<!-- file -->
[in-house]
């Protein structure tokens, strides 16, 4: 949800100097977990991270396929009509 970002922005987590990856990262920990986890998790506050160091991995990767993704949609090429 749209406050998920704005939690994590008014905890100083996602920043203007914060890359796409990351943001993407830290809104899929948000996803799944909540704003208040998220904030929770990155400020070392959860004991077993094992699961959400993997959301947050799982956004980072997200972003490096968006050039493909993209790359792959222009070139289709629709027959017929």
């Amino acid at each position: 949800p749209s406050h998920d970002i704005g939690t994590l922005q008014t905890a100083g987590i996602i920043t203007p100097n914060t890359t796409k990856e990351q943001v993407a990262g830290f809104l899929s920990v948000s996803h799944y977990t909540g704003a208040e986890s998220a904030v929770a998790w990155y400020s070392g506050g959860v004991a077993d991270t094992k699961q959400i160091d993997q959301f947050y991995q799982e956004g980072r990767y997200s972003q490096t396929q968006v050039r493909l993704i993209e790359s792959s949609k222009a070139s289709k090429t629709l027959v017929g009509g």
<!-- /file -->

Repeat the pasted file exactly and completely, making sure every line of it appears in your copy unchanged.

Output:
[in-house]
């Protein structure tokens, strides 16, 4: 949800100097977990991270396929009509 970002922005987590990856990262920990986890998790506050160091991995990767993704949609090429 749209406050998920704005939690994590008014905890100083996602920043203007914060890359796409990351943001993407830290809104899929948000996803799944909540704003208040998220904030929770990155400020070392959860004991077993094992699961959400993997959301947050799982956004980072997200972003490096968006050039493909993209790359792959222009070139289709629709027959017929």
């Amino acid at each position: 949800p749209s406050h998920d970002i704005g939690t994590l922005q008014t905890a100083g987590i996602i920043t203007p100097n914060t890359t796409k990856e990351q943001v993407a990262g830290f809104l899929s920990v948000s996803h799944y977990t909540g704003a208040e986890s998220a904030v929770a998790w990155y400020s070392g506050g959860v004991a077993d991270t094992k699961q959400i160091d993997q959301f947050y991995q799982e956004g980072r990767y997200s972003q490096t396929q968006v050039r493909l993704i993209e790359s792959s949609k222009a070139s289709k090429t629709l027959v017929g009509g």